So what does it mean to shoot a double exposure and how did I really shoot this? It’s exactly like it sounds. With Film You shot one part of the frame, and then you immediately shoot the other part of the frame without advancing the film so that the image is imprinted onto one 35mm section but was two shots. Digital works the same exact way except you have a Digital RAW file after the fact instead of a 35mm piece of plastic and chemistry. There are a few old school Film rules to follow, but to get started you just have to tell your camera what you are doing.
When this is turned on, every two shots makes a single file on your camera’s memory card. You can either set it to do the deed once, OR you can set it to do it subsequent times. Normally I like to set it to do this once, otherwise I’d likely end up shooting a football game with a bunch of double exposures… While that may be interesting once, isn’t so good for getting re-hired. Once the camera is set you need to plan your exposures carefully. Once you take a shot, you can’t un-take it until after the second shot is done. You can look at the shot on your screen to see where you are starting, but you have to finish the sequence in order to move on. In this particular case, I needed to shoot two things of different sizes, and I wanted to make one look really large. That would be the Moon so lets start with that. My camera settings for shooting the Moon with my Nikon D4s were: 12,800ISO, Nikon 400mmF2.8VR2 with TC20e3 Teleconverter making 800mmF5.6. The final shutterspeed was 1/13th at F5.6. HAND HELD. Hand held? Well you know, because as it turned out the tripod I took with couldn’t handle the combined weight of the 400mm and D4s at the angle I needed it so I had to balance the thing on the railing of a bridge we were at and hold my breath to make the frame. Not many turned out sharp, the photo at the top of this post was the lucky one. The ISO of 12,800 was to make sure I had a fast enough shutterspeed to shoot the shot with the VR to give me a sharp image. I would then shoot the Moon once followed by a change of lens, shutterspeed and aperture to shoot the City.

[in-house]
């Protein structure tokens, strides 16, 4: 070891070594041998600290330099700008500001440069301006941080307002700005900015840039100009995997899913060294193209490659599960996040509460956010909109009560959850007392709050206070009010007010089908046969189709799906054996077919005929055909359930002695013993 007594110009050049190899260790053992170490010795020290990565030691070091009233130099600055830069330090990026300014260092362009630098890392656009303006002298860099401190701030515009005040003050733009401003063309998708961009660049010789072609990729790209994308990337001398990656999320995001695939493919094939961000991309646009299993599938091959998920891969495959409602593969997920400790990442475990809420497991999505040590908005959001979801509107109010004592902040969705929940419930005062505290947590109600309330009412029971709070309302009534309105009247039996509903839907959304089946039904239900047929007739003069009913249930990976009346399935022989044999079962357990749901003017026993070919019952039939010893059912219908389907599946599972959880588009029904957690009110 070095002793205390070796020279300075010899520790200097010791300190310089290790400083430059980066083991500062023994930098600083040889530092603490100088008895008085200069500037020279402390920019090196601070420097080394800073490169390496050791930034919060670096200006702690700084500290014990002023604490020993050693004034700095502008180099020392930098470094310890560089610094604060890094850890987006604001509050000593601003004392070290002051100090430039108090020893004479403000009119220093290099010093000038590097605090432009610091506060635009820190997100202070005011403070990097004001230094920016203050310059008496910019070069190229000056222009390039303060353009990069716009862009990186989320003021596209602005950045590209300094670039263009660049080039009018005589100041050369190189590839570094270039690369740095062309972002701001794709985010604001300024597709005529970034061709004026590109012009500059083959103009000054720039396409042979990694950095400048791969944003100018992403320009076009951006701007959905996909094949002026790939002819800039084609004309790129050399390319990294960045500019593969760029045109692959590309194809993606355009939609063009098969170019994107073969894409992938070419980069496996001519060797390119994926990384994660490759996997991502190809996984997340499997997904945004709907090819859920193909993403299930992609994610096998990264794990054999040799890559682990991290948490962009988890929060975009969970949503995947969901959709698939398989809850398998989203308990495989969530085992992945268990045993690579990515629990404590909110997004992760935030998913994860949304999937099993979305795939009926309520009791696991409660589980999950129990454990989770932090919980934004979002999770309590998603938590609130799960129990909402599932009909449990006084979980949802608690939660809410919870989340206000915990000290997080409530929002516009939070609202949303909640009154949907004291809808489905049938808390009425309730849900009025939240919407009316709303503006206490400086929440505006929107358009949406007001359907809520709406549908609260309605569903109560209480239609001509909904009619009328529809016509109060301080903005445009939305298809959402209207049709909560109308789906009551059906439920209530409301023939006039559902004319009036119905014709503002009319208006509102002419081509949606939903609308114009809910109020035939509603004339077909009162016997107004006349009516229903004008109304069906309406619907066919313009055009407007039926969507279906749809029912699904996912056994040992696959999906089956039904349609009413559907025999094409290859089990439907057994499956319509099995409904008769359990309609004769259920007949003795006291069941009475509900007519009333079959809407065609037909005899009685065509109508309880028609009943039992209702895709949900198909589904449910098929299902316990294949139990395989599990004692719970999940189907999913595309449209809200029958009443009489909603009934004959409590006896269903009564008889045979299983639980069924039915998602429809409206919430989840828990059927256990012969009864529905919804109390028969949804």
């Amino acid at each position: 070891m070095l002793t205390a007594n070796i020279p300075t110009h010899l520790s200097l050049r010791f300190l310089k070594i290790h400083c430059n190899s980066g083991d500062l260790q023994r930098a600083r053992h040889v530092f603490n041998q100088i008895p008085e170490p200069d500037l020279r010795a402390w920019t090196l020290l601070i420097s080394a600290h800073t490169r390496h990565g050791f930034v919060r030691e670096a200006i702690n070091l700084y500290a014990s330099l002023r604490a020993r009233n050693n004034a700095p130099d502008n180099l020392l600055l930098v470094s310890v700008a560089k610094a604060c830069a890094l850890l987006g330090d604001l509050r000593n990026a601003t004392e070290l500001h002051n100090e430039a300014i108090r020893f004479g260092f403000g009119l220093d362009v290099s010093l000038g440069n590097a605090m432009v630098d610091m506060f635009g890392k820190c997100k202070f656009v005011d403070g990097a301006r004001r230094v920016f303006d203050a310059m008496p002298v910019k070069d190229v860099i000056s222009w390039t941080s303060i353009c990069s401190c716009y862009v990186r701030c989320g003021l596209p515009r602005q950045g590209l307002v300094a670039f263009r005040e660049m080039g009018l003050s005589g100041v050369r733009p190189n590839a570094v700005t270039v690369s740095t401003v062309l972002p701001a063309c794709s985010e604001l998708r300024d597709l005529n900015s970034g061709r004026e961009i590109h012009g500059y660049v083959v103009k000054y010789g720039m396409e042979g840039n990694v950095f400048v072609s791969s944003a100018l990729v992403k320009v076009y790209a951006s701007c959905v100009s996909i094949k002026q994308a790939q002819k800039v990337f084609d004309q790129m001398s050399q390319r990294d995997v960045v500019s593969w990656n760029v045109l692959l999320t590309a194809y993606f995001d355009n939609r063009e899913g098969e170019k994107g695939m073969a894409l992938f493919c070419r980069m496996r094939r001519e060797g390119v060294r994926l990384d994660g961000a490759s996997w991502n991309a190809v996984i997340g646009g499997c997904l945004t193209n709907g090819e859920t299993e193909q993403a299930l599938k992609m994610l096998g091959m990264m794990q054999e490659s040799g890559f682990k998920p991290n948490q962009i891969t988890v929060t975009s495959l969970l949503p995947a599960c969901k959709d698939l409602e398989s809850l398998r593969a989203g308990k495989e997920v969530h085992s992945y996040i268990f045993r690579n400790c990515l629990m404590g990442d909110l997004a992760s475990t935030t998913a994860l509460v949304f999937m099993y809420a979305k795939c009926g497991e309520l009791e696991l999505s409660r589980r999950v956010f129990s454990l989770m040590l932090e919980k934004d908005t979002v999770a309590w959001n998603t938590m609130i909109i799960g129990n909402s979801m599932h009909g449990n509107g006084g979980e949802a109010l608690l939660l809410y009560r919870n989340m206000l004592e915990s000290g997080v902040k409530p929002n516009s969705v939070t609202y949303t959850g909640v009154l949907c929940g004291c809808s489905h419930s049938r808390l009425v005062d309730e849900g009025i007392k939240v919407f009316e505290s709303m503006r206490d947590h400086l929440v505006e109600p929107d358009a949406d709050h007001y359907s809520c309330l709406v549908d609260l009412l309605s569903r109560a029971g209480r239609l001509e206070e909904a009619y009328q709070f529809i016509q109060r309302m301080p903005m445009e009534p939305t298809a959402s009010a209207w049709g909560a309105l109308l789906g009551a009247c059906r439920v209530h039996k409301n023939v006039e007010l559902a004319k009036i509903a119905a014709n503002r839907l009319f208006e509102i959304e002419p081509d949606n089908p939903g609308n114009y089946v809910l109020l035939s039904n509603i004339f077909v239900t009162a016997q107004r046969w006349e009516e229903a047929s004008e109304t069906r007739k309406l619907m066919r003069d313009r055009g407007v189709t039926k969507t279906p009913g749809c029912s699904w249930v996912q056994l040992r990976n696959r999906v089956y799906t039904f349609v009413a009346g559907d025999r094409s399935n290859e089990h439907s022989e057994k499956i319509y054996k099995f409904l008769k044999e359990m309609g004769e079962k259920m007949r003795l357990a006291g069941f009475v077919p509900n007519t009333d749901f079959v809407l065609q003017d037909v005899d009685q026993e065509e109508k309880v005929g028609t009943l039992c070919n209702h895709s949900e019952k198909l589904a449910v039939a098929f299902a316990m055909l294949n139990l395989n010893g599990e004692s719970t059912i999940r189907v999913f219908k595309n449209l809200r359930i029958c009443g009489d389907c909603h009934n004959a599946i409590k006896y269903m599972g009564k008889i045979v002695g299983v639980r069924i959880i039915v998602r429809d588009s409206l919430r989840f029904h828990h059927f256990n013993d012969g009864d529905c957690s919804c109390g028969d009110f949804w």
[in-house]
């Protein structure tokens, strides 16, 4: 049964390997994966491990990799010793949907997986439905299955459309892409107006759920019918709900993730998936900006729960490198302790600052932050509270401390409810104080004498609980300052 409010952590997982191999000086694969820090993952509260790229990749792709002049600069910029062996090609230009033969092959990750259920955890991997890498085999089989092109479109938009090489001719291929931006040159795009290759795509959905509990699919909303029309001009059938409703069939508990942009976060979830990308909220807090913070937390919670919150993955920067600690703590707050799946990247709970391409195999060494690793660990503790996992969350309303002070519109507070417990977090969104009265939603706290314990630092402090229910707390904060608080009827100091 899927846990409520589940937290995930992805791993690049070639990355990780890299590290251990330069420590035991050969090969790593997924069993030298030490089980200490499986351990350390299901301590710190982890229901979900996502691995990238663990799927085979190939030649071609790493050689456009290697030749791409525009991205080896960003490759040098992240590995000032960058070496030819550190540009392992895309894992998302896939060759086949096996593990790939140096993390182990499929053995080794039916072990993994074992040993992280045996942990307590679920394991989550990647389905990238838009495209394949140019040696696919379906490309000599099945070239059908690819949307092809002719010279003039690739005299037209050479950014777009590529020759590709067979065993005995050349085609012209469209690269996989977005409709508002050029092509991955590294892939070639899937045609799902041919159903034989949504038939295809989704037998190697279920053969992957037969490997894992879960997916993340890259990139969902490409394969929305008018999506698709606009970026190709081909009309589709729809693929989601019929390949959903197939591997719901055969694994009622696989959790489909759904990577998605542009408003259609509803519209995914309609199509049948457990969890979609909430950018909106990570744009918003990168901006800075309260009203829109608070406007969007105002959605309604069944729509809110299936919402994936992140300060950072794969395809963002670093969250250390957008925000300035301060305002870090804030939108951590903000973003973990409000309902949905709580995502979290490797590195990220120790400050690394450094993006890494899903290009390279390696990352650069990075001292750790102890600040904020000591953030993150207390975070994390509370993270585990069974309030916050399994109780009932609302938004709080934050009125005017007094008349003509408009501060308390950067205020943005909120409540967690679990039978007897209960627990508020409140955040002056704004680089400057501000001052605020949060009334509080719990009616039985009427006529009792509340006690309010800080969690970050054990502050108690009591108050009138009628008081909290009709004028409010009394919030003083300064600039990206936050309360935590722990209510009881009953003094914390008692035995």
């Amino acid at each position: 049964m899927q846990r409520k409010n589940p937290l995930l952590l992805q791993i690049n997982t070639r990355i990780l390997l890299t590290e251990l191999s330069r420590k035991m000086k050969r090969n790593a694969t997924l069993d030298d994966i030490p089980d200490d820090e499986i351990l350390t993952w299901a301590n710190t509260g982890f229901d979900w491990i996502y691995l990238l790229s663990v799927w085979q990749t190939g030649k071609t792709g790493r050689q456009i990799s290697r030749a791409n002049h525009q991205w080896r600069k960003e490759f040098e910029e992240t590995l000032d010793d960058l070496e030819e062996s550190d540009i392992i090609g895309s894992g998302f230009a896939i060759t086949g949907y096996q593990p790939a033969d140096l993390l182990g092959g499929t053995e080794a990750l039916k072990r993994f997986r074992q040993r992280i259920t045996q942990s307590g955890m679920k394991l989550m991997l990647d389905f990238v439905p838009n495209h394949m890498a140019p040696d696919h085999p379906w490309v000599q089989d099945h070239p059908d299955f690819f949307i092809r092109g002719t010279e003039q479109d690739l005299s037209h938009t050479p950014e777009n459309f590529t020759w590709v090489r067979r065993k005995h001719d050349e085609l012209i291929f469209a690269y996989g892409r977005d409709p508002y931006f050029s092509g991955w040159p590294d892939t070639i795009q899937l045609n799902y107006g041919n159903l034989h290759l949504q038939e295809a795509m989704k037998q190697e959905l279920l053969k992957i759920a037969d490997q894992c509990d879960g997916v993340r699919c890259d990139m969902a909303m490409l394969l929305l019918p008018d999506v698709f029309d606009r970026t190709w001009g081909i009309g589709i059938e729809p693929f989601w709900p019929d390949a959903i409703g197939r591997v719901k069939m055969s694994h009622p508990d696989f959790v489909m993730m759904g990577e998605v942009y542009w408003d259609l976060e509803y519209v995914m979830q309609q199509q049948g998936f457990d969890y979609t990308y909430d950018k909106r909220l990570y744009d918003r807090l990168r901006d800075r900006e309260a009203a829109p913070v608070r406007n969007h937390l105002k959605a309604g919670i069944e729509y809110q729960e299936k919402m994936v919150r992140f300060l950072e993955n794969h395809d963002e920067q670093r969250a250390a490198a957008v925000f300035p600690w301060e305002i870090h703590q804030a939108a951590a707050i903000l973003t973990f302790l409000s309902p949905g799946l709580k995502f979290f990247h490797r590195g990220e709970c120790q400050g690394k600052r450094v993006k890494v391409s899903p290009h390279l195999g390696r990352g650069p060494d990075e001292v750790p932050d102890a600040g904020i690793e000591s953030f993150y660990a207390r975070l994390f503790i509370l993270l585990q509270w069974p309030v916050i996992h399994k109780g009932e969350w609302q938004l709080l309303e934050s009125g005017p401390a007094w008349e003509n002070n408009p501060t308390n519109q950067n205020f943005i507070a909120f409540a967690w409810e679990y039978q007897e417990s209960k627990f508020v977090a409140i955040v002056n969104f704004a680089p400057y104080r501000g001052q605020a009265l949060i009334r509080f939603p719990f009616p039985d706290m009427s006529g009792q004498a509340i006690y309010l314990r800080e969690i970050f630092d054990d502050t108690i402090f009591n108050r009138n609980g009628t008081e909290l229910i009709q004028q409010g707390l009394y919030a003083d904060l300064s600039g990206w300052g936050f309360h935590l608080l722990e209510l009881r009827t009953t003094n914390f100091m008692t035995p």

One big rule for a multiple exposure is that you can’t change your ISO. It’s digital so you would think that you could, but no just like film you can’t. (the ISO was the actual Film’s speed so obviously that couldn’t change in a film camera multiple exposure). SO once I shot a photo of the moon, I would remove the 400, and put the camera on a Tripod with the Nikon 24-70F2.8N. I would change the shutterspeed to 1/2 of a second with a slightly deeper aperture (F7.1 I think it was) , and zoom out to 35mm giving me a nice big space in the sky above the city. After several tries, Presto. A sharp double exposure. I REALLY wanted to have an ISO lower than 12,800 but the lunar eclipse at a F stop of F5.6 was pretty dark; especially without a super heavy duty tripod. Normally shooting a full moon is pretty easy, usually you can actually hand hold the shot with a lens long enough because the moon is pretty bright. It’s not always recommended, and it is most definitely not recommended doing it the way that I did; but I’m still happy with my frame.